Over the break I read "Re-Constructing the Colonizer: Self-representation by First Nations Artists" by Shandra Spears. This piece inspired me so much that I took time from reading and created a picture to respond to the Canadian colonial gaze she describes. I tried to represent the stereotypes, both good and bad, of indigenous peoples, and the reality of a modernized people/culture who are alive and changing.
In this article she begins by examining the tensions of producing humor that balances the "laughing with" and "laughing at" where laughter can be a tool that reminds the other that we (indigenous peoples) are still here and thriving, but where these moments can also be co-opted or perceives as performative caricature. She speaks to the dueling nature of art as educator, healer, politician or just a thing in itself that is beautiful or humorous. Does art/humor without meaning betray the indigenous people? Does the indigenous artist/comic need to represent a pan-Indian experience or can they personalize their creation and connect to the wider indigenous experience as a colonized and oppressed person? She also poses the question as to what comes first, the artist or the indigenous person and she raises some really interesting questions as she covers this ground.
She expands the discussion to addresses the same questions from the perspective of an indigenous feminist. She explores how you can tell stories of victimization, while not creating victims. "Some stories can erase us and make us fell invisible... Some stories can hurt us or limit our sense of what is possible. Some stories can make injustices visible that have been ignored or forgotten. Stories can set us up to reach for an imagined Native identity or female standard of beauty. Stories can also elevate us." Clearly how we tell our stories matters and it is all stories right?
The middle part of the paper gets into the construction of the mythology that has shaped the lives of indigenous people called "colonization". She says that "This mythology is so strong that a colonizer can walk past thirty Native people on the street, and only the see the one who is passed out on the sidewalk, because that one Native person confirms the colonial myth system." She concedes that if they came by in a canoe and buckskin they might also be recognized. I think about that sometimes as I walk.
She describes how the colonial gaze is similar to the male gaze in "its assumption of maturity and superiority and in the way that it objectifies and eroticizes that which it captures." She notes that we can get caught in seeing ourselves in this gaze and then reproducing these same ideas of worth or beauty. We can get caught up in judging other indigenous people's with that lens or trying to refute it in our own lives by working extra hard to show the colonizer that we don't fit a certain stereotype. This passage really struck me given my response to the Winter Gathering a few weeks ago as well as my own struggle in claiming my culture as I was "not passed out on the street corner" or "living off the land" and was thus not a real indigenous person.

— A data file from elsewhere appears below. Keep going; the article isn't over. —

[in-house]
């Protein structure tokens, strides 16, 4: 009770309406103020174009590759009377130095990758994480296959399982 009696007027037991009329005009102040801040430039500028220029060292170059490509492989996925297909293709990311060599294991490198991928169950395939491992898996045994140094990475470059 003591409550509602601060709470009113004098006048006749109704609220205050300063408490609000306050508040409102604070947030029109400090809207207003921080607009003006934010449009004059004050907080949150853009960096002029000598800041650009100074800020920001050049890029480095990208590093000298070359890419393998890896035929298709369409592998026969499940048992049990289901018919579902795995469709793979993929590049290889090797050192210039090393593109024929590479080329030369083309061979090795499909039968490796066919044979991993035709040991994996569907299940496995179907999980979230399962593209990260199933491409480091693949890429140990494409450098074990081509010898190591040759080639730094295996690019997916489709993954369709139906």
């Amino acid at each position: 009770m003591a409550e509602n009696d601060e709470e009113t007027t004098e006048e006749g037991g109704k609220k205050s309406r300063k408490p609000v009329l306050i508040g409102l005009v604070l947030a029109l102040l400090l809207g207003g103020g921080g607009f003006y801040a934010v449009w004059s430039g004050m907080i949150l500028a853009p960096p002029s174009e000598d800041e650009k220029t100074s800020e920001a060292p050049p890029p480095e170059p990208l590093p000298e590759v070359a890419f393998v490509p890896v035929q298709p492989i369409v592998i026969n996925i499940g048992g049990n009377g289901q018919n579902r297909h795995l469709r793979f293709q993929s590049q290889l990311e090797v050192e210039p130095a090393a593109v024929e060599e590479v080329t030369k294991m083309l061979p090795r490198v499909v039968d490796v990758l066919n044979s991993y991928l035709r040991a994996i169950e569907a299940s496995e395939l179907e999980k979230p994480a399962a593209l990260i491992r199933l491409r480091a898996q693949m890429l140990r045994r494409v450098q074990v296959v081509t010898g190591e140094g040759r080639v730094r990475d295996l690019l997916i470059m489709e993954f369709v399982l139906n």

She translates this self gaze problem back into the creation of art, "we have a strong cultural traditional or humor, yet we want to avoid trigger colonial myth-systems. Our artistic work is created around an obstacle course of colonial misunderstandings, cultural protocol, ethical concerns, community lateral violence and funding categories which sometimes attempt to determine the "Aboriginalness" or the work." What a great articulation of a complex issue.
From this discussion she segways into a more academic discussion around the creation of meaning systems which is interesting. She then comes back to focus on the "Canadian Colonial Gaze" which inspired my drawing. She outlines the multitude of role an indigenous person might be ascribed too in any moment and the interconnectedness of these stereotypes to the modern constructions of racism in Canada which are rooted in the deep mythologies that allowed for the killing and dispossession of millions of people as they were seen by the colonizing gaze as less than human. At the core, these ideas continue to exist in the modern questions about who is "Indian" and who is not. She covers how this myth was strengthened through early photograph of indigenous peoples and then moves back into the academic constructions of myth and the "safe other" (thanks bell hooks)
Christmas day outing to the park
In concluding the article she returns to the question of creating art/humor and how the very creation of these things situates the maker in a particular historical context, raises questions of identity, and may ultimately empower the creator to challenge these perceptions and historical creations. There was a lot packed into this article and the contrast between the more personal chatty sections and the more traditionally academic text worked well. The author situated themselves well within the discussion through the use of a few personal details. This was a smart, challenging paper that touched on a lot of issues I have been exploring slowly here and also proposed some useful ideas and frameworks for continuing the conversation.
As I was creating my picture Runa asked me what I was drawing and from my answer she understood that I was creating a story with pictures. She later asked me to "read" it to her. We talked about the words and symbols I had used. When I mentioned that the turtle on the bottom left hand corner represented our brother and sister animals and moved on to the next item, she directed me back "Mom, remember that turtle is special cause he made our land." These moments, when I know it is getting through to her, warm my heart and give me the energy to keep going. The myths matter. How we tell the story matters.